The Most Ingenious Paths to Wellbeing Are Often the Simplest

“You never change things by fighting the existing reality.
To change something, build a new model that makes the existing model obsolete.” – Buckminster Fuller

Blog 129 PictureTo me, the visionary architect fondly known as Bucky Fuller was spot on. Creating a world that works for the wellbeing of everyone means designing solutions that draw on yet supersede our past without combatting or condemning it … solutions that uplift our worldviews, connectedness, and capabilities as human beings. And after years of helping leaders make wellbeing a priority in companies and communities, I’m struck with this notion: the best, most ingenious wellbeing solutions are often the simplest.

It a testament to the human spirit that within the most challenging of situations, our creativity and resourcefulness flourishes to expand wellness on every level – as individuals, groups, neighborhoods and communities, workplaces, and the planet as a whole. Globe-wide, wellbeing leaders of all ages and circumstances are inventing life-enhancing technologies made easier to scale because of their clever design …

  • Dutch company Plant-e is harvesting electricity from plants using methods safe for plants, people, and the planet. Already, the company’s Starry Sky project uses plant-based electricity to power cell phone chargers, Wi-Fi hotspots, and over 300 LED streetlights in The Netherlands. (As a clean option in the global energy conversation and a move toward self-sufficiency, I wonder: Will we be able to one day fuel our own lives and work with plant-based energy grown at home?)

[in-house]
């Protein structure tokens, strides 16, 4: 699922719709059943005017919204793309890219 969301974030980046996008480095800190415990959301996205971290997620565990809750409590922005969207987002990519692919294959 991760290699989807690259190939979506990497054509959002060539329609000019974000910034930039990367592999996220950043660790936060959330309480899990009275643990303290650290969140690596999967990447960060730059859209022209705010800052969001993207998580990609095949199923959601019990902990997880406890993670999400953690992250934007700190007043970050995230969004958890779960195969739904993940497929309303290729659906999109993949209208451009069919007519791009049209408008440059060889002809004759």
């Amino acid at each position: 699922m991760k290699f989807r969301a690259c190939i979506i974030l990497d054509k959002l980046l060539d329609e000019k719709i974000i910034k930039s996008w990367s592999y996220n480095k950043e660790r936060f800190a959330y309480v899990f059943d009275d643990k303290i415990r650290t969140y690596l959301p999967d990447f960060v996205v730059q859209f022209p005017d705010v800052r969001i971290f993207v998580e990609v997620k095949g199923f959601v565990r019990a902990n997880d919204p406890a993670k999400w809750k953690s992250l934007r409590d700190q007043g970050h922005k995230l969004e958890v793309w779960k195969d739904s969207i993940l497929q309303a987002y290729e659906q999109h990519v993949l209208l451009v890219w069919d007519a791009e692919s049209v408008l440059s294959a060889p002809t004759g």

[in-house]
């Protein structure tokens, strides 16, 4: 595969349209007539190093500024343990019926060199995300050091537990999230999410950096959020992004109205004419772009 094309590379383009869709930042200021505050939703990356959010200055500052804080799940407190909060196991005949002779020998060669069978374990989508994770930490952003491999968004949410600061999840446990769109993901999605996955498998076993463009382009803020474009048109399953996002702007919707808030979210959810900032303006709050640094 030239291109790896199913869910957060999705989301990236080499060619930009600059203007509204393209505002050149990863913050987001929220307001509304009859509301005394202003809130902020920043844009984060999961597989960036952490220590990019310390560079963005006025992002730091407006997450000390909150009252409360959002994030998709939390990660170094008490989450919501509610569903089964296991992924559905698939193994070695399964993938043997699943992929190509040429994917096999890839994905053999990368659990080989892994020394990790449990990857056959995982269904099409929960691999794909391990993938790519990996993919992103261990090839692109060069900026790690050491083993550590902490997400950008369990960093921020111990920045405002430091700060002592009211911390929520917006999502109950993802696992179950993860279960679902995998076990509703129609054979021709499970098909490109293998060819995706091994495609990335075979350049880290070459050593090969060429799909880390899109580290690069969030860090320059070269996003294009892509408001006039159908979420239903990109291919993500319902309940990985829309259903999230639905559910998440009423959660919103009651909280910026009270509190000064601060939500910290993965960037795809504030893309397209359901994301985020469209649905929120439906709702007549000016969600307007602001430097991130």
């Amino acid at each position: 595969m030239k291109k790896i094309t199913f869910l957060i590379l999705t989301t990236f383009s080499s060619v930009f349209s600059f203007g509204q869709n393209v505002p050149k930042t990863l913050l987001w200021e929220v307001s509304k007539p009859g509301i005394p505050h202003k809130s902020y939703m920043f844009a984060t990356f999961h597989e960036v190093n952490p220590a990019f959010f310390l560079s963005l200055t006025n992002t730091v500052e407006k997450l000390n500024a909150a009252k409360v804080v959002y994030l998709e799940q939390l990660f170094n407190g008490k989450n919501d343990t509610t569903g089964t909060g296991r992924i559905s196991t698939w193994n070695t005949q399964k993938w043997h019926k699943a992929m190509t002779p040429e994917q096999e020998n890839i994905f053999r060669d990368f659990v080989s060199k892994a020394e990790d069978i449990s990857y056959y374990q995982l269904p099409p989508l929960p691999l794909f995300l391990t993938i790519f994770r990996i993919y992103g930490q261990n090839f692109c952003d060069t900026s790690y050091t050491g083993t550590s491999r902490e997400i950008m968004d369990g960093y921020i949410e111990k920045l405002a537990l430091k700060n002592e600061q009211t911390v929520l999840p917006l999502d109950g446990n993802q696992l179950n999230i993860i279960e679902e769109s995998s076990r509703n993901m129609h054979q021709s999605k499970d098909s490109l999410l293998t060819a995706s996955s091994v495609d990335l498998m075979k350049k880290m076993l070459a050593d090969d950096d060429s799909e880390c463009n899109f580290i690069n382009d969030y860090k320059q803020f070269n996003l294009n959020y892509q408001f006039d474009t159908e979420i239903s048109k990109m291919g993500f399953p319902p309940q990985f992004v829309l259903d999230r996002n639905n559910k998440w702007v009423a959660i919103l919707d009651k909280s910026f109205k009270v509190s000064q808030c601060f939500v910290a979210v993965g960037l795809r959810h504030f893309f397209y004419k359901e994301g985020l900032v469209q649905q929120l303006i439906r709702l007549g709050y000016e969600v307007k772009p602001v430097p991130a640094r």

• Developed by Canadian scientist Dr. Christopher Charles, the Lucky Iron Fish may help mitigate anemia in billions of people worldwide. Not only is the fish a symbol of good luck, cooking with it can provide up to “75 percent of an adult’s daily iron intake and nearly 100 percent for children,” crucial in world regions where iron supplements are not accessible or affordable.
  • The Clay Pot Refrigerator created by teacher Mohammad Bah Abba and improved upon by potter Mansukhbhai Prajapati keeps perishable food and beverages fresh in climates without electricity. Today alone this means the simple device could affect a staggering 1.3 billion people worldwide.
  • When a 20-year-old decides to cut ocean pollution in half – yes, in half! – I beam at the wellbeing leadership he’s bringing to our planet. (And after he finishes cleaning up the ocean – no small feat! – I’m intrigued by what he’ll be up to next!) Entrepreneur Boyan Slat found nonprofit The Ocean Cleanup, a massive effort using the ocean’s natural undercurrents to push aquatic waste (such as plastics) into floating barriers where it can be effectively removed without harming marine life.
  • Dying well is an intimate part of living well, so the new approach offered by Italians Anna Citelli and Raoul Bretzel to promote green cemeteries is quite a meaningful wellbeing innovation. Their Capsula Mundi project suggests humans can be buried in an egg-shaped contained and planted like a seed to become fertilizer for a tree planted on top of it. The bigger vision: the duo are reimagining cemeteries as sacred forests.

What wellbeing leadership stories inspire you to think beyond the status quo? Please share! As we pass innovations in leading wellbeing forward, more of us are bolstered to use our human creativity to be, as Bucky Fuller so aptly says, “architects of the future, not its victims.”

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